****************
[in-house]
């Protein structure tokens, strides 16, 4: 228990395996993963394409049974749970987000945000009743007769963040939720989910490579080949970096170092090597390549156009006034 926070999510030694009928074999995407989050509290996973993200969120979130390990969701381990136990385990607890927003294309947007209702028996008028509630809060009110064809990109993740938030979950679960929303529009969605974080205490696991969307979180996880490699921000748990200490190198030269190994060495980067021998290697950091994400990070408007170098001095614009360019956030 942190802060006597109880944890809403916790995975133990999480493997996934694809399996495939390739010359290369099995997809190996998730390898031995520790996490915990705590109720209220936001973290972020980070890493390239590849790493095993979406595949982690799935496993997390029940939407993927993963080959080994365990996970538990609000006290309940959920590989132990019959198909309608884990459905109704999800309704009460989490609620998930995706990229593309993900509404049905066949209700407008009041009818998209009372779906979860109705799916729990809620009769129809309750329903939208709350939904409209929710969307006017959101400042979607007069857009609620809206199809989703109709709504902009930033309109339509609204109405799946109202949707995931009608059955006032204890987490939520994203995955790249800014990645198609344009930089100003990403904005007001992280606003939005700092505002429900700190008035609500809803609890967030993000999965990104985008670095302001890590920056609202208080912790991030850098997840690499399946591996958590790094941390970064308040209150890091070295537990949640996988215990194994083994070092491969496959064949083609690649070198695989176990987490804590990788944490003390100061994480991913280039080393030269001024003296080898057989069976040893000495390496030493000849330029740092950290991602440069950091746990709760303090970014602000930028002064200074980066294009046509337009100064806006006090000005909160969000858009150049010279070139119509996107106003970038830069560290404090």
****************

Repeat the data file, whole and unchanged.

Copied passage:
[in-house]
């Protein structure tokens, strides 16, 4: 228990395996993963394409049974749970987000945000009743007769963040939720989910490579080949970096170092090597390549156009006034 926070999510030694009928074999995407989050509290996973993200969120979130390990969701381990136990385990607890927003294309947007209702028996008028509630809060009110064809990109993740938030979950679960929303529009969605974080205490696991969307979180996880490699921000748990200490190198030269190994060495980067021998290697950091994400990070408007170098001095614009360019956030 942190802060006597109880944890809403916790995975133990999480493997996934694809399996495939390739010359290369099995997809190996998730390898031995520790996490915990705590109720209220936001973290972020980070890493390239590849790493095993979406595949982690799935496993997390029940939407993927993963080959080994365990996970538990609000006290309940959920590989132990019959198909309608884990459905109704999800309704009460989490609620998930995706990229593309993900509404049905066949209700407008009041009818998209009372779906979860109705799916729990809620009769129809309750329903939208709350939904409209929710969307006017959101400042979607007069857009609620809206199809989703109709709504902009930033309109339509609204109405799946109202949707995931009608059955006032204890987490939520994203995955790249800014990645198609344009930089100003990403904005007001992280606003939005700092505002429900700190008035609500809803609890967030993000999965990104985008670095302001890590920056609202208080912790991030850098997840690499399946591996958590790094941390970064308040209150890091070295537990949640996988215990194994083994070092491969496959064949083609690649070198695989176990987490804590990788944490003390100061994480991913280039080393030269001024003296080898057989069976040893000495390496030493000849330029740092950290991602440069950091746990709760303090970014602000930028002064200074980066294009046509337009100064806006006090000005909160969000858009150049010279070139119509996107106003970038830069560290404090």